[2] Arcadia is the dreamland of Mary and Philip Sidney, the origin of one-way anagram.
[3] Wilton House is made rich by Mary Sidney (Merchandise). One word to spell her name is rare.



George Peele's advice to Christopher Marlowe

Robert Greene gave his advice to George Peele and Christopher Marlowe in his Groat's-worth of Wit. Some time later, Peele did the same to Marlowe.

Marley, the Muse's darling for thy verse,
Fit to write passions for the souls below,
If any wretched souls in passion speak?
Why go not all into the Elysian fields,
And leave this centre barren of repast, [5]

Unless in hope Augusta will restore
The wrongs that learning bears of covetousness,
And court's disdain, the enemy to art?
Leave, foolish lad, it mendeth not with words;
Nor herbs nor time such remedy affords. [10]
      -- Ad Maecenatum Prologus


[1] Marley, the Muse's darling for thy verse,
"Marley":: Christopher Marlowe.
"Muse's darling" can spell Mary Sidney, or Mary Sidney is a one-way anagram of "Muse's darling." She is the Muse here (the tenth Muse in sonnet 38).
The original spelling is "the Muses darling"; location of the apostrophe doesn't impact this anagram.
[2] Fit to write passions for the souls below,
"fit":: qualify; adjust; supply;
"fit":: to force by fits or paroxysms out of (the usual place) (OED);
"fit":: a position of hardship, danger, or intense excitement (OED);
"fit":: a mortal crisis; a bodily state that betokens death (OED).
The use of fit shows Marlowe is writing under some mortal crisis, his faked death.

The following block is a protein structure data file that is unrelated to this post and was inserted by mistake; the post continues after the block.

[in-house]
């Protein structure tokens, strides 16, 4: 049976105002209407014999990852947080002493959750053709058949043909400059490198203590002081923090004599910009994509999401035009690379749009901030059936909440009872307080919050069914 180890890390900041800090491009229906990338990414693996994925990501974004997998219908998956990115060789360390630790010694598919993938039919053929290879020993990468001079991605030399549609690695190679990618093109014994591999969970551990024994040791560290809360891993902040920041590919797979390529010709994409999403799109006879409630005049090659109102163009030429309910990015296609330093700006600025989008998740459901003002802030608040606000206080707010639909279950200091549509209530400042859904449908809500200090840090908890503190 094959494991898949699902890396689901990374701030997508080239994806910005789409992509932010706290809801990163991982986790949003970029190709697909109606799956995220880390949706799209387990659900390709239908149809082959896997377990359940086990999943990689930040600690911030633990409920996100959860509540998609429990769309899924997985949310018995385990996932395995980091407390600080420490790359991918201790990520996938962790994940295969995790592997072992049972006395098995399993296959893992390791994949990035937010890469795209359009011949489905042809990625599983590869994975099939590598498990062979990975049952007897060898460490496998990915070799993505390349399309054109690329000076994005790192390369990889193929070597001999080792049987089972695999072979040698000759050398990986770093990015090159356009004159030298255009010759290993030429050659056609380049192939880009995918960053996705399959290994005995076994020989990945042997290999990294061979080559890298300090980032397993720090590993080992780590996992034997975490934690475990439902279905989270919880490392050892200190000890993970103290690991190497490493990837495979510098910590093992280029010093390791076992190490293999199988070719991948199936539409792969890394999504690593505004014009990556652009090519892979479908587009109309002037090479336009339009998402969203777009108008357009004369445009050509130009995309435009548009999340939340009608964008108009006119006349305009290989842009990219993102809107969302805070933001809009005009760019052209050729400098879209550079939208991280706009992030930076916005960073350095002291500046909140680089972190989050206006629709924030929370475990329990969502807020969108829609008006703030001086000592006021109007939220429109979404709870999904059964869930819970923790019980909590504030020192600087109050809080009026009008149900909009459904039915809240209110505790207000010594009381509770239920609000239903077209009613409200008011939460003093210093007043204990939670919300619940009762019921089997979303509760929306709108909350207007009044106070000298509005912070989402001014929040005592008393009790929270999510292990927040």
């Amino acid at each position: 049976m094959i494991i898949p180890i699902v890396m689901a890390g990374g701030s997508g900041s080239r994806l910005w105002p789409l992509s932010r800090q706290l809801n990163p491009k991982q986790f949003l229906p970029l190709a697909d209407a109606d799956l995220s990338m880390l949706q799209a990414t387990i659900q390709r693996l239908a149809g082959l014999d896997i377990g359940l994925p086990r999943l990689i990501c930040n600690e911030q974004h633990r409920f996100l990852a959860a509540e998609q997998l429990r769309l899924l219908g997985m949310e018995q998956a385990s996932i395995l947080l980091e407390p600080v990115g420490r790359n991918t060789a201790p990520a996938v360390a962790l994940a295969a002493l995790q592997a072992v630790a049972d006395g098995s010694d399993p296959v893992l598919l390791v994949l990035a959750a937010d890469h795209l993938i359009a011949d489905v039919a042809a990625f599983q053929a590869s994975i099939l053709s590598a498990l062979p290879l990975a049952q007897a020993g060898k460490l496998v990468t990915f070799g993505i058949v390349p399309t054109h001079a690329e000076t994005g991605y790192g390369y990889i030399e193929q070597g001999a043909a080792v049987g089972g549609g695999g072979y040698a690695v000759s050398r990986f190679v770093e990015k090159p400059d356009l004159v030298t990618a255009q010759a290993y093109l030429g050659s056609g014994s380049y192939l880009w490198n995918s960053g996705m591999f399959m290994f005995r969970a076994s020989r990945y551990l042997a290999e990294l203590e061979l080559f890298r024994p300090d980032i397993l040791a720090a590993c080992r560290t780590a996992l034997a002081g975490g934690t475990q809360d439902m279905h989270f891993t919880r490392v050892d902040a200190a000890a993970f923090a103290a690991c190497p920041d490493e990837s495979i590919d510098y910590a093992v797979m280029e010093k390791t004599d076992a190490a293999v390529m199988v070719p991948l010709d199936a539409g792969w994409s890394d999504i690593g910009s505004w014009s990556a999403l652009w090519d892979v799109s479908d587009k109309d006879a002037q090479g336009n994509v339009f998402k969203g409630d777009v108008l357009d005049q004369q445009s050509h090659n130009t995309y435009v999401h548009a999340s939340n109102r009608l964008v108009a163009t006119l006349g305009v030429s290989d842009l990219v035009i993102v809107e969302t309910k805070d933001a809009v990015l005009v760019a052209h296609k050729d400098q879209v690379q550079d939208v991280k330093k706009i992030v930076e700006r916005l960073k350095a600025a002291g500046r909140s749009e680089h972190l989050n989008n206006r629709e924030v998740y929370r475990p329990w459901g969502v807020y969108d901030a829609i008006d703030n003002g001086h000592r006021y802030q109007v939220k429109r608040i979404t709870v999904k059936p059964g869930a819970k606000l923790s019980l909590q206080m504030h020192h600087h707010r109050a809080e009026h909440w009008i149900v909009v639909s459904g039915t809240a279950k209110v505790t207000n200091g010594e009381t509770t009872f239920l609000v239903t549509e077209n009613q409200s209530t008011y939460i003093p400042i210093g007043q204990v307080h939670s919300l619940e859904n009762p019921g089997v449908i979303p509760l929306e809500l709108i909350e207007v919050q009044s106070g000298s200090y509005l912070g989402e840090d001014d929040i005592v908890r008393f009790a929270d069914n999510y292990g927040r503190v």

"the souls below":: the common audience, target of Shakespeare's plays.
[3] If any wretched souls in passion speak?
"wretched, speak" can spell Shakespeare (who does the speaking job).
"any wretched souls" can spell Wilton House.
"souls":: Wilton House poets.
[4] Why go not all into the Elysian fields,
"Elysian fields":: fields for the departed without return, a hint of Marlowe's faked death. Elysium is a place of ideal happiness.
"all":: indicating Wilton House poets.
"Why go not all":: a rhetorical question. If Marlowe is happy after his faked death in some Elysian fields, then all Wilton poets should go.
[5] And leave this centre barren of repast,
"centre":: indicating Wilton House, the centre of poets supported by Pembroke.
"barren of repast":: Wilton House cannot afford the "Why go not all."
[6] Unless in hope Augusta will restore
Augustus (63 BC-14 AD) was a patron of literature (Virgil, Horace, Ovid).
"Augusta":: a title to the wife of Roman emperor.
"in hope Augusta":: indicating a powerful patroness in Peele's time.
"Augusta":: Mary Sidney, an august patroness, based on the "Muse's darling."
[7] The wrongs that learning bears of covetousness,
"that learning":: Mary Sidney's learning adventure in Shakespeare.
"covetousness":: she covets Marlowe's words, one of the wrongs.
[8] And court's disdain, the enemy to art?
"distaine" can spell Sidney, and "enemy to art can spell Mary.
"court's disdain":: Pembroke's disdain.
Peele sees Mary Sidney as "the enemy to art."
 to Marlowe in the next line after the wrongs.
[9] Leave, foolish lad, it mendeth not with words;
"Leave":: Peele's advice.
"lad":: a serving-man, attendant; a man of low birth and position (OED).
"foolish lad":: Kit Marlowe.
"mendeth not with words":: Marlowe's hard working in the Elysian fields for the Herberts cannot mend his sin.
[10] Nor herbs nor time such remedy affords.
This lines spells Mary Sidney Herbert and Henry Herbert.
"herbs nor time" can spell Herberts and Henry Herbert. Wilton House poets are supported by the Herberts.
"nor such remedy affords":: the Herberts cannot afford to restore Marlowe.